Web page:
Exmouth Exodus

Prologue:

I have so far been unreasonably lucky with the weather on all my recent rides. Inevitably my luck would run out. And it has run out, in the form of Hurricane Bertha, heading towards the UK from over the Atlantic and due to shed its load on SW England at exactly the same time as I, along with hundreds of other nutters, will be riding 104 miles south (into the wind) from Bath to Exmouth. I’m writing this first bit on Saturday afternoon, T minus 6 hours. The weather is warm and gloriously sunny here at the moment, but according to the forecast that is all about to change by the time I get there.

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>95% chance of rain! I didn’t even know the rain likelihood scale went that high! I’m just treating it as 100% anyway.

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The nature of this ride, combined with the forecast has resulted in much more preparation than usual. I have decided to take the Giant Defy, because I know the mudguards will fit that OK. I decided 25mm tyres would be better so I switched my Campag Shamals onto the Defy. Weirdly the rear wheel wouldn’t slot fully into the rear drop-out. After a bit of research (resulting in nothing!) I filed the sides of the drop-out very slightly to allow the wheel to fit. Then I fitted the mudguards. These are a really tight fit with the 25mm tyres and there is just the merest gap between the tyres and the guards. Thinking of taking a few more supplies than normal I decided to violate and fit the largest of my saddle bags. I also decided to use my new torch (Nitecore EA-4) and found that, to mount it, a recent purchase from China fit the bill nicely, reinforced with cable ties. I’ll probably do a post about that torch later. I’m also taking my Contour Roam video cam (helmet-mounted).

Epilogue:

I left for Bath at 17:45. There would be nowhere to change when I arrived so I drove down in my cycling gear. I made sure I had enough petrol so that I wouldn’t need to get out of my car! The journey was fine and I arrived at a back street in Bath (that I had previously picked out using Google streetview) at about 20:35. The really excellent news at that stage was that it wasn’t raining! There’s nothing worse than starting a ride in the rain. I got all my gear on and rode to the start, about 1.5 miles away.

The start was Green Park Station, a former railway station, another unfortunate victim of Beeching, now used as a sort of indoor market. There were probably 30 or so riders milling about when I got there.

It was a much friendlier and less ‘corporate’ atmosphere than exists at most sportives. In fact this was not a sportive. There were no timing chips or medals involved here. I phoned my friend Alan who I was due to meet there, and who had got me into this in the first place. He was just up the road and arrived shortly after. There was no reason to hang about so we set off with a handful of other riders.

The first challenge involved getting out of Bath! We knew that the route used some disused railway tunnels but finding the entrance proved tricky. At one point my Garmin indicated that we should turn down a dark alley, but the consensus was resistant to that idea so we cycled on, but our Garmins seemed to be getting confused. At one point they suggested we should go straight on where there was no straight-on, just a row of houses. Then it dawned on me that our gps thought that we were already in the tunnel and there probably was a ‘straight-on’. So we were right above it! While the others went off in all sorts of directions, me and Alan decided to backtrack to where we first got lost. With the aid of advice from a local, we found the tunnel entrance in a park. Needless to say we should have turned down that dark alley we first saw!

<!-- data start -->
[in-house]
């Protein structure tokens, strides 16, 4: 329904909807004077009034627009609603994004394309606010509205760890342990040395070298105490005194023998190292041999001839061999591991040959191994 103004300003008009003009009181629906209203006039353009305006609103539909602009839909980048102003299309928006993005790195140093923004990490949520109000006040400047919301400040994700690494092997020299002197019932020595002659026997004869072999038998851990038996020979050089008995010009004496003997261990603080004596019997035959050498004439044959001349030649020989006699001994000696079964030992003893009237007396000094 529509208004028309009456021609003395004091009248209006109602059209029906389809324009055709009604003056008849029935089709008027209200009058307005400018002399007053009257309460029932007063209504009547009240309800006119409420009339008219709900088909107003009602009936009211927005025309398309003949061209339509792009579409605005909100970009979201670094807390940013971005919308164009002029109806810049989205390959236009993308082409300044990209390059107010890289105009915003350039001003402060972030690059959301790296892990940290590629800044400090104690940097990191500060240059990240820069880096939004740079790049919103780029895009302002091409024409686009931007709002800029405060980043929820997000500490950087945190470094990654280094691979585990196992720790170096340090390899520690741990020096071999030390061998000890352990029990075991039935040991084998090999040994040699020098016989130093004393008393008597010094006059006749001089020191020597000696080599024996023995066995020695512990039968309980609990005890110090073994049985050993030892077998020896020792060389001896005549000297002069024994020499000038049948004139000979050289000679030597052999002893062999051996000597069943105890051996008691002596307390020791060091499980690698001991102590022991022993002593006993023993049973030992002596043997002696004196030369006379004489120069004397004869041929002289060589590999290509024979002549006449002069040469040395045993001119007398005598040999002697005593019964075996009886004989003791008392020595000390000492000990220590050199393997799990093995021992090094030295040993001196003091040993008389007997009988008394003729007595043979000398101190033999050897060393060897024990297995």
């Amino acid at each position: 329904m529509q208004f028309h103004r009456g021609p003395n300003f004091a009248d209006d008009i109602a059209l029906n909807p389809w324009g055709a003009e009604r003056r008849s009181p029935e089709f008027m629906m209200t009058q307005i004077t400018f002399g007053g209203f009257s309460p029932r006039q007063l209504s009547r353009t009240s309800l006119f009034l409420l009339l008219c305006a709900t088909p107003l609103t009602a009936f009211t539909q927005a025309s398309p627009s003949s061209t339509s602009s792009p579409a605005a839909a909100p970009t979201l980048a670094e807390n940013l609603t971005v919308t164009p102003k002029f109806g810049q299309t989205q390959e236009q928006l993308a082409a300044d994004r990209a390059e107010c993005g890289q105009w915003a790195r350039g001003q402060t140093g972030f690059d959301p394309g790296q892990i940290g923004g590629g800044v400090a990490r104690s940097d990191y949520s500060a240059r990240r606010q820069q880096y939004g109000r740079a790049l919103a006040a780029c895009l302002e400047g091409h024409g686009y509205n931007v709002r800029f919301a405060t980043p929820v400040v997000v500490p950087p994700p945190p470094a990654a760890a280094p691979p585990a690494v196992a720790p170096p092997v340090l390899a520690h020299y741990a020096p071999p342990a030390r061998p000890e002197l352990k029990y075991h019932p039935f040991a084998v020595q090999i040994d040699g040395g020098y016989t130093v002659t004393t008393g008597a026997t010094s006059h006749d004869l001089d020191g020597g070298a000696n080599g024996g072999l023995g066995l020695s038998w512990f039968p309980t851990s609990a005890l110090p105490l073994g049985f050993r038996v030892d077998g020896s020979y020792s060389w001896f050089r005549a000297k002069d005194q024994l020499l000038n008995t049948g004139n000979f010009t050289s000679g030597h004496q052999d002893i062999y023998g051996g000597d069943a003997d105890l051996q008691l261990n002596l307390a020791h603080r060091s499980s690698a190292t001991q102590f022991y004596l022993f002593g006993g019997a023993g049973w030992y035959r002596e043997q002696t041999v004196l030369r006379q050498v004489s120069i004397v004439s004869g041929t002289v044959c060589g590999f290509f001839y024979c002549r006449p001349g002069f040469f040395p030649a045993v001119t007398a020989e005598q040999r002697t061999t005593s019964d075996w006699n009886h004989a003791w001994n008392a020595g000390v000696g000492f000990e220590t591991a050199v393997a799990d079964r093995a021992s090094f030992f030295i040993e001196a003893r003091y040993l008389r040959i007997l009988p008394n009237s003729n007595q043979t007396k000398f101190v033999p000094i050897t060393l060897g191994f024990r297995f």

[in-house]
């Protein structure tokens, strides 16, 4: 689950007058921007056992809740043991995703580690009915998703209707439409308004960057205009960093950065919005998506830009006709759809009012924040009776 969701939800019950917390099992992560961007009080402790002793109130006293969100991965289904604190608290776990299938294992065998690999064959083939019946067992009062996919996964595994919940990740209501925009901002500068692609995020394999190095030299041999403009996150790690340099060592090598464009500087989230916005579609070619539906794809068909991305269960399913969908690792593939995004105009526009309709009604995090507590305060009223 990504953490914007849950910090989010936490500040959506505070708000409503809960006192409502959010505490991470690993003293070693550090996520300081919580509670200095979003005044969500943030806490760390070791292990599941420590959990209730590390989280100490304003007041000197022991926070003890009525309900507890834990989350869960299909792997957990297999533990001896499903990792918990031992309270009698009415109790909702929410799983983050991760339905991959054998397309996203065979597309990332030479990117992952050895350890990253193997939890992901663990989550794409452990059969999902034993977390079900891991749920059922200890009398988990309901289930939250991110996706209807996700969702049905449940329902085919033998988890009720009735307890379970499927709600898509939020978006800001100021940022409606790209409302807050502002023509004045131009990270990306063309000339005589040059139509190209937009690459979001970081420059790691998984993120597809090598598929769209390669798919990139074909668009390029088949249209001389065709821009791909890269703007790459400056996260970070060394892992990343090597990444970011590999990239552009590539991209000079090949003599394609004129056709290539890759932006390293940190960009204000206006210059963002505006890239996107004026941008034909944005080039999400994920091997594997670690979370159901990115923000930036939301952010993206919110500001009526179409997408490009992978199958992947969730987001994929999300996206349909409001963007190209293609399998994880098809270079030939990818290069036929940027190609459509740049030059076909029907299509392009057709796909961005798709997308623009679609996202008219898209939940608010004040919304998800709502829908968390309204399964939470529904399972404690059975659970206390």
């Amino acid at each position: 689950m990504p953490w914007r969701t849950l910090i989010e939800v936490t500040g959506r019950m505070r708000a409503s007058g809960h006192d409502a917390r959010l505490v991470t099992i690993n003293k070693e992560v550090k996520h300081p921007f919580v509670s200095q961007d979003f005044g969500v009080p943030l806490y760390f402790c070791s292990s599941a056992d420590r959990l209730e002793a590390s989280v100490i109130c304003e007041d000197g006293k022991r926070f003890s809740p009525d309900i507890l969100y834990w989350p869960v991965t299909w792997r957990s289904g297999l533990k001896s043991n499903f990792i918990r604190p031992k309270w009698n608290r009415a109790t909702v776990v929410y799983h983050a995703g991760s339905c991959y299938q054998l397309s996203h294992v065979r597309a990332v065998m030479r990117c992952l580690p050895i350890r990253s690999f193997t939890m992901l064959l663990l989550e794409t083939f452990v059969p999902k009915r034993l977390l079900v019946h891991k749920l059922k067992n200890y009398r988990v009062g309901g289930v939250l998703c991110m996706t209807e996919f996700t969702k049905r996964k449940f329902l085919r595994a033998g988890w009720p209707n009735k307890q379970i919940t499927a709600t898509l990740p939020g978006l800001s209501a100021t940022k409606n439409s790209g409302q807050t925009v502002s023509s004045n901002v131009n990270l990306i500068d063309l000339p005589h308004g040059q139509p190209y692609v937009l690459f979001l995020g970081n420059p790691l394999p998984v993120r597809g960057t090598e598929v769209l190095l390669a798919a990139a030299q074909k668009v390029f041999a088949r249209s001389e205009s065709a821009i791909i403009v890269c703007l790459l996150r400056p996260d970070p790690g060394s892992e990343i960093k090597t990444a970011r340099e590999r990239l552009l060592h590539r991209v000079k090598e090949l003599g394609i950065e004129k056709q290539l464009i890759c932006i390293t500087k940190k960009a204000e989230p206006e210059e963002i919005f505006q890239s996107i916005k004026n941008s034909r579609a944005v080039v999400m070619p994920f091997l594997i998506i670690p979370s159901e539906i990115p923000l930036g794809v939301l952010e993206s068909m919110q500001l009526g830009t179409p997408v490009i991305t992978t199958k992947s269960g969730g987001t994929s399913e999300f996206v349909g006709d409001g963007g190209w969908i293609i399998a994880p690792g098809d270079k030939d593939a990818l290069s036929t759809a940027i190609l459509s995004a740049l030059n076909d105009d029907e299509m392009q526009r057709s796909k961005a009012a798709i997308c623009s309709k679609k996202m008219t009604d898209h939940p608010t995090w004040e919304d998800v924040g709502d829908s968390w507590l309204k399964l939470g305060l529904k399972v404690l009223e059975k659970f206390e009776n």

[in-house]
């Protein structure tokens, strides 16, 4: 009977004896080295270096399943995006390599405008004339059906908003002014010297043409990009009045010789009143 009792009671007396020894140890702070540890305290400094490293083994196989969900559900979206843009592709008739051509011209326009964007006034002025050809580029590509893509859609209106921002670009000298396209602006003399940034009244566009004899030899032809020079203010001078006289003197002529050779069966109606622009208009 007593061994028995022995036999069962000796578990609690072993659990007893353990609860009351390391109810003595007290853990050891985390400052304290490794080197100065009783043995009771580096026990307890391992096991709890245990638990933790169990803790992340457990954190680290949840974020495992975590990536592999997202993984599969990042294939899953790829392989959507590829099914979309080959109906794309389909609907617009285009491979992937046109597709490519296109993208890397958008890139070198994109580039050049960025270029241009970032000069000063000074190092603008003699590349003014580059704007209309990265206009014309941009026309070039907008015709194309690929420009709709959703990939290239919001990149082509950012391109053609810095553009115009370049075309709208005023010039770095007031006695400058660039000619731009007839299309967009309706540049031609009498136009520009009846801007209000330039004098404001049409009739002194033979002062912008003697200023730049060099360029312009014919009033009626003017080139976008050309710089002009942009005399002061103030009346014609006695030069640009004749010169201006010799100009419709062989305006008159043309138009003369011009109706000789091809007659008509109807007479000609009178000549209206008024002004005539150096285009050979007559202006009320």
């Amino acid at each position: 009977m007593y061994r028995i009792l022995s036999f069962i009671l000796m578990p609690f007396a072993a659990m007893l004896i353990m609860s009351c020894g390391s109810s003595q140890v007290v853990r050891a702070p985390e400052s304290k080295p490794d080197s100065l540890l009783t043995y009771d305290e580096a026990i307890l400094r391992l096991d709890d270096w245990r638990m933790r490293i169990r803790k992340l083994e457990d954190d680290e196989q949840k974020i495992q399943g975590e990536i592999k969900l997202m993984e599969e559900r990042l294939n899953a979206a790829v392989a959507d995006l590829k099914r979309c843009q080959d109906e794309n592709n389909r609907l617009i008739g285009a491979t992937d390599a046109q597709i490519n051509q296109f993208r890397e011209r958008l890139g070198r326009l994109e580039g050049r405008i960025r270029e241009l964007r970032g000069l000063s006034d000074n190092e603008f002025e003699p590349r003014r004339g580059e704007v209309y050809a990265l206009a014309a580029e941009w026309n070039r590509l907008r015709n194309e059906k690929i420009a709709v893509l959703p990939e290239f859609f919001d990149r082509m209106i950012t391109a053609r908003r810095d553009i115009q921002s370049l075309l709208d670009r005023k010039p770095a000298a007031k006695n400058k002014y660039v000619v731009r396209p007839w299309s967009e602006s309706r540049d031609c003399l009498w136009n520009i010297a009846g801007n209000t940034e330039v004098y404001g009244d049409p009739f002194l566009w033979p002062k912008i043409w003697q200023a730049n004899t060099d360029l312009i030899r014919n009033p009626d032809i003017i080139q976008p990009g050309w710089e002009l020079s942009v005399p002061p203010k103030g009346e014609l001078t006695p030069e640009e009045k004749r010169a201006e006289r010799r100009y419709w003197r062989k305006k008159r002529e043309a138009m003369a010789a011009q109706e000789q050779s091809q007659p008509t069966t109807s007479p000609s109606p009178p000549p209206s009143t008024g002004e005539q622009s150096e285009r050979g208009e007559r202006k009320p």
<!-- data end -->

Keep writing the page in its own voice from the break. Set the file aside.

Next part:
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The tunnels just added a bit of interest to the ride. They were a lot lighter than the video shows.

The first hour or so of the ride was completely dry and not too windy. So that was a nice surprise. We two had teamed up with another rider and were making good progress through the night. Then it started raining as we climbed gradually to the top of The Mendip Hills. By the time we started the descent into Cheddar Gorge it was raining steadily. There followed five miles of downhill, starting with a gradual gradient, but getting progressively steeper as we rode down through the gorge, culminating in the steep hairpin bends that this road is famous for. The conditions made for a hair-raising experience. Imagine descending the steep, continually twisting road into Cheddar in pitch black while it’s hammering down with rain – you can hardly see out of your goggles, your brakes don’t work that well in the rain, you’re not sure how much grip you have on the wet surface and you can’t see what the road looks like round the bend ahead because your torch only illuminates straight ahead, and to top that, my torch kept slipping down on the handlebars. Several times I nearly over-cooked it on a bend and ended up riding on the gravel at the edge of the road.

Eventually, that little glimpse of hell was over as the road levelled out through the village. I was really cross that I hadn’t video’d the event, but in hindsight I don’t think it would have come out that well because the low-light performance of the Contour Roam is not that good. Lots of riders had stopped in the village to recover their senses.

Just after that was the first food stop of the night. Volunteers were manning some sort of clubhouse, and there was plenty of home-made cakes and tea and coffee on offer. For some reason I decided to have two giant lumps of cake.

The next 40 miles were flat as we rode south-west across the Somerset Levels. Even better, shortly after we left Cheddar it stopped raining, and continued mainly dry until about 4 AM. 30 miles from Cheddar was the main food stop of the night – the village hall at Fivehead, about 5 miles east of Taunton. It seemed really strange to think of us brightly-lit weirdos riding through the dark, silent, sleeping village at 2 AM to arrive at a fully functioning and bustling village hall.

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We were not allowed to wear our cycling shoes on the polished wooden floors of the hall so we left them at the door. That’s when I realised, much to my surprise, that my feet were soaking wet! They had felt so warm and comfortable that I had assumed they were dry. Inside the hall were plenty of tables to sit at. Again, volunteers had generously given up their cosy beds to come and feed us weary travellers. Unfortunately there was no food that you could really get your teeth into, just lentil soup and other ‘hippy’ food. I still had some to keep me topped up.